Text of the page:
“The original Freezing Order (at this stage in the sum of ?175 million) was made by Blair J on 13th August 2009 and, in accordance with the usual form, required a disclosure of assets together with information about where certain moneys had gone (“the Schedule C questions”) within 48 hours,” the report reads. “Mr. A applied for the order requiring information to be stayed pending an application to discharge the Freezing Order. Teare J refused that application but extended time for providing information about assets until 27th August 2009. Mr A sought to appeal Teare J’s refusal of a stay. He obtained a stay pending appeal but that appeal was dismissed on 30th September 2009 although Mr. A did obtain from this court an order that the information about assets which he was to disclose should be restricted to the Bank’s solicitors and not passed on to the Bank. Mr. A had sworn (but not served) affidavits on 27th August 2009 to comply with Teare J’s original order; he served those affidavits after this court had given its judgment on 30th September. That disclosure was so defective that Teare J found it necessary on 16th October 2009 to order that Mr. A be cross-examined.” As a result, more stringent and compelling measures were, and still are, required to allow justice to take its course and give duped parties any chance they lawfully deserve to recover as much of the damage as they can under the law, the court explains – adding: “It is impossible to conclude that Mr A had been doing his best to comply with the orders of the court.”
The Jersey rule quoted earlier has been the logical consequence of a final decision taken on 20 December last year, following court hearings on December 8, by a court of appeal presided by Lord Justice Stanley Burnton. The court blocked a last desperate-looking attempt by Ablyazov to appeal against the extension of the freezing order to all assets he directly or indirectly controls or used to control – including the ones previously exempted. In its verdict, the court once more dismisses any alleged political context in the case, as claimed continuously by Ablyazov. “The 7 actions which the Bank has commenced against one or more of the Respondents in the High Court in England (6 in the Commercial Court and one in the Chancery Division) are part of this recovery exercise,” the verdict reads. “They are pursued on the authority of the new management and pursuant to the Bank’s obligations undertaken towards its creditors upon the restructuring. Major beneficiaries of any success in the actions will be the former creditors of the Bank. The suggestion that the actions are part of a pet project of the President to crush the Respondents could hardly be further from reality. The governance protections granted to the Bank’s creditors under the restructuring (including the asset recovery programme) are enshrined in the Bank’s charter which was amended for this purpose as part of the restructuring.”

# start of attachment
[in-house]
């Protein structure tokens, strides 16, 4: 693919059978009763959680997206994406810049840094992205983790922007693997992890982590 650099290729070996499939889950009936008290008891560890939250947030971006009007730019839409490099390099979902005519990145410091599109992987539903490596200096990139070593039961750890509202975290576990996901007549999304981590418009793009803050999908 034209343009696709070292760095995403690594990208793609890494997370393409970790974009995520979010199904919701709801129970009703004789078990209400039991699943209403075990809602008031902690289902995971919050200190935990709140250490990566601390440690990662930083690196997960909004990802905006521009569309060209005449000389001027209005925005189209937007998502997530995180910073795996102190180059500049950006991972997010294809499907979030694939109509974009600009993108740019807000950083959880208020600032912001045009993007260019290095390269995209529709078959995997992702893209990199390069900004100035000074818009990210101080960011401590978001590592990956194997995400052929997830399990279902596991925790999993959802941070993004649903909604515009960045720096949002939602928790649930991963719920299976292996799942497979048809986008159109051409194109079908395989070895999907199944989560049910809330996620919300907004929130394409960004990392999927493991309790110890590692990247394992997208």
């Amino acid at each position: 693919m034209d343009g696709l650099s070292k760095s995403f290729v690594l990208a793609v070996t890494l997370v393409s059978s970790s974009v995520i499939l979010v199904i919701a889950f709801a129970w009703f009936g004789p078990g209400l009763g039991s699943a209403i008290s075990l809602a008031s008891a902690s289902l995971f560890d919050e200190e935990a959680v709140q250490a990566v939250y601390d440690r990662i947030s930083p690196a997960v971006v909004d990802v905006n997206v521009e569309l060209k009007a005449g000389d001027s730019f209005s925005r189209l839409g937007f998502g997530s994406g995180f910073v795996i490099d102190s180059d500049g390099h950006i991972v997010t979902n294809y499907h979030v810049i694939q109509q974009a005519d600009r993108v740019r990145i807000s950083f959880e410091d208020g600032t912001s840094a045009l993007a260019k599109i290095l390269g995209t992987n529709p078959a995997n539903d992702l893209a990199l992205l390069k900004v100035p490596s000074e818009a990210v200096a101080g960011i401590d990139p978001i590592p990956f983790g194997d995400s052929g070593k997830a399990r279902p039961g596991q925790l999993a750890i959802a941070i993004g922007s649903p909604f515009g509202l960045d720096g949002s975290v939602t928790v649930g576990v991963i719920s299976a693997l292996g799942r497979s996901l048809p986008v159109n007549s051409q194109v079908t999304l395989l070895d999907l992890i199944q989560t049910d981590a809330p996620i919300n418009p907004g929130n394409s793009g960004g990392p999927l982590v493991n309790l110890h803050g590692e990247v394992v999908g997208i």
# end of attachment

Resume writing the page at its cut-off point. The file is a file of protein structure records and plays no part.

The contradictions in Ablyazov’s and his lawyers’ argumentations have been accumulating in the process. As Lord Justice Burnton concludes, he seems to seek protection under the law by having claimants and plaintiffs denied that very protection under the same law. “I have to say that it would be startling indeed if a person who had defrauded a foreign bank (which is one of the hypotheses that must be accepted for the purposes of this application) could not be pursued in legal proceedings in this country on the ground that to seek to enforce, or to enforce, his liability, requiring him to disgorge his ill-gotten assets, because the claim against him was actuated in part or principally by personal or political hostility on the part of the government of the foreign country in question,” the court report reads. “In my judgment, the defendants’ contentions do not even arguably represent the law. The claim is, as the judge held, a claim to enforce a civil liability, and that is the beginning and end of the present issues.” Bad news for Ablyazov: permission to appeal refused – thereby also flinging prison gates wide open for him.
But even with Ablyazov behind bars, all BTA seems to be able to do for the time being is buying more time. The spectre of default has become reality once more last week, and in order to save the day BTA now considers selling off those assets over which it still exercises control. “Kazakh bank BTA is poised to sell its 34 percent stake in Turkey’s Sekerbank to its main shareholder, sovereign wealth fund Samruk-Kazyna, as it attempts to persuade angry creditors to accept a second debt restructuring,” Reuters reported on January 12. “BTA, Kazakhstan’s third-largest bank by assets, expects a deal to sell its Sekerbank stake for $166 million to be completed ‘very soon’, the bank said in a presentation to GDR holders dated Jan. 11 and published on its website on Thursday. It said the transaction price had been confirmed by a ‘fairness opinion’ given by an unidentified third party. ‘The transaction foresees that BTA keeps the upside potential in case of the future sale of Sekerbank shares (by Samruk-Kazyna),’ the bank said in the presentation, without giving further details. […] BTA said in the presentation that it had identified non-core assets, including insurance company London Almaty and pension fund Ular Umit.”